Mnyele’s design couldn’t be trumped. “Thami Mnyele’s original design incorporating the shield, the spear and the four-spoke wheel of the Congress of the People should remain as part of the logo,” said Mellet.
Spear of the nation
Using some of the ideas coming through, the committee asked McDonald, a talented graphic designer, to synthesise the ideas and come up with something new that didn’t stray far from the original. And so it was that the committee came up with the present ANC logo. To the four-spoked wheel they added another four.
“I immediately hit the printing presses and we were churning out millions of pamphlets, posters, journals, information packs with this new logo and it has not stopped since then,” wrote Mellet in a memoir, looking back at his days of struggle.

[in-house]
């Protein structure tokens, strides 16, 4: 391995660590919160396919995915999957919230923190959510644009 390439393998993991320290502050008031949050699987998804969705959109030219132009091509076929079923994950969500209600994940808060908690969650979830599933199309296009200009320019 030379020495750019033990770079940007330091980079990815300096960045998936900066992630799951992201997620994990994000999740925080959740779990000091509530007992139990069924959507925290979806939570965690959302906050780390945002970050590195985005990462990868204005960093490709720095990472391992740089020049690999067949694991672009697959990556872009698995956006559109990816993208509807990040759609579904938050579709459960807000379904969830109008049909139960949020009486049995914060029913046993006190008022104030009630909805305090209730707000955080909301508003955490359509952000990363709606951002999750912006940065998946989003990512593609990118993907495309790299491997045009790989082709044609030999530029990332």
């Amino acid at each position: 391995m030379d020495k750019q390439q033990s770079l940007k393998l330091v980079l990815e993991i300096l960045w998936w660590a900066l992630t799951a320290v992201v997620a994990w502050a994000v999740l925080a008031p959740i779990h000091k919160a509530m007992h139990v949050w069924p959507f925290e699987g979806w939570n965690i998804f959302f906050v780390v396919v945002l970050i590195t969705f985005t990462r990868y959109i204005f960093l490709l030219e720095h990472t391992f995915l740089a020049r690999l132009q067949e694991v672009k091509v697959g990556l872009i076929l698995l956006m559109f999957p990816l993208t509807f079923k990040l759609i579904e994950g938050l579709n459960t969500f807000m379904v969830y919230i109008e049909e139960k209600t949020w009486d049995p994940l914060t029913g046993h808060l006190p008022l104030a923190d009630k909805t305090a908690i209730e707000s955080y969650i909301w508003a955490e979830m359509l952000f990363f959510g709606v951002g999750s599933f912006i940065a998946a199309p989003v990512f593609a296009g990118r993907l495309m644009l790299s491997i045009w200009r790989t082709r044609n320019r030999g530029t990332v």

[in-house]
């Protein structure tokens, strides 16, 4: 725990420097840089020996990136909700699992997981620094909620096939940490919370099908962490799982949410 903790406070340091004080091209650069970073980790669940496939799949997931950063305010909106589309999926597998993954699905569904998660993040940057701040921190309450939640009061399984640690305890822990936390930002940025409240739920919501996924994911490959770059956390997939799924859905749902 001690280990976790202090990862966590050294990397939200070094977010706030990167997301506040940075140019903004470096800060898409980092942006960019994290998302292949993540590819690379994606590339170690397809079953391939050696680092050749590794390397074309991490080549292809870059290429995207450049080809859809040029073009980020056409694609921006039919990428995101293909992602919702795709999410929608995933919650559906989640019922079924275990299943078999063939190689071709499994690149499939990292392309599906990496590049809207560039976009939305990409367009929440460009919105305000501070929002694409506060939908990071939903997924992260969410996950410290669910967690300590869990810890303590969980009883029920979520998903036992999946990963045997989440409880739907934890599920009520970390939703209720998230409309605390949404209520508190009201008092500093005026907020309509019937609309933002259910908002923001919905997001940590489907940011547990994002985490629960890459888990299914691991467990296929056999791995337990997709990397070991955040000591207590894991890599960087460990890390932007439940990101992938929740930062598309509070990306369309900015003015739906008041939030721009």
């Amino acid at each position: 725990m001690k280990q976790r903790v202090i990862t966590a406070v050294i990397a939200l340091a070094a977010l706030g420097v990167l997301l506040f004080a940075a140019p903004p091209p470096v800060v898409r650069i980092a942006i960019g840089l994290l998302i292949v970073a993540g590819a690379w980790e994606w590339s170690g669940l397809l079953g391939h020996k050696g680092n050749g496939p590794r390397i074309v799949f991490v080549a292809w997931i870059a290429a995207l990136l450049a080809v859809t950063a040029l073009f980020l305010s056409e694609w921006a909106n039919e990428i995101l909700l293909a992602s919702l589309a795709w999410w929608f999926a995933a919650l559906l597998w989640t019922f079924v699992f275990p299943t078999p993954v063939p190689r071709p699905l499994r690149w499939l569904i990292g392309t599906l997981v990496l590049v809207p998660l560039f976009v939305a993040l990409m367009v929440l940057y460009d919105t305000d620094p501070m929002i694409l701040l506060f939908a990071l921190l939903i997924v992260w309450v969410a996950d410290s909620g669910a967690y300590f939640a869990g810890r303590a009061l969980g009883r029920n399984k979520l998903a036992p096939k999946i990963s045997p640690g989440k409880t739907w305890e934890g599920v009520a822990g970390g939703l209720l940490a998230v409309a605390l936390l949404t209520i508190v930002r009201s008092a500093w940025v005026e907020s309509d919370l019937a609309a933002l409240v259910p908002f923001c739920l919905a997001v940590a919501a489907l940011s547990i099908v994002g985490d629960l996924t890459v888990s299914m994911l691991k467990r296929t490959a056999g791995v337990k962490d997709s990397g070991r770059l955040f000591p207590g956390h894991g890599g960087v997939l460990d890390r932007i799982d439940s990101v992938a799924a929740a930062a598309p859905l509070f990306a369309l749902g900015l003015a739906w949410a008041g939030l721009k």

But this week artist and historian Omar Badsha said: “The spear and shield [represent] the armed struggle. [These are] MK’s [Umkhonto weSizwe’s] spear of the nation or the shield of the nation. The green stands for the land, black for the people and yellow for the gold and mineral wealth. The cog was the symbol of the Freedom Charter campaign and also represented the 1950s Congress Alliance, the multiracial alliance. It was the symbol of four nations: whites, Indians, coloureds and Africans.”
Symbol of unity
In his memoir Mellet said: “The old spokes represented the South African Congress of Trade Unions, Congress of Democrats, the South African Indian Congress and the Coloured Peoples’ Congress, and the hub represented the ANC, which led the alliance, holding all of the congresses together in a congress of the people.
The new wheel recognised that, through the labour movement and the Mass Democratic Movement of the 1980s, there were indeed many spokes to the wheel that rolled on to take us to liberation and this became the new symbol of unity.”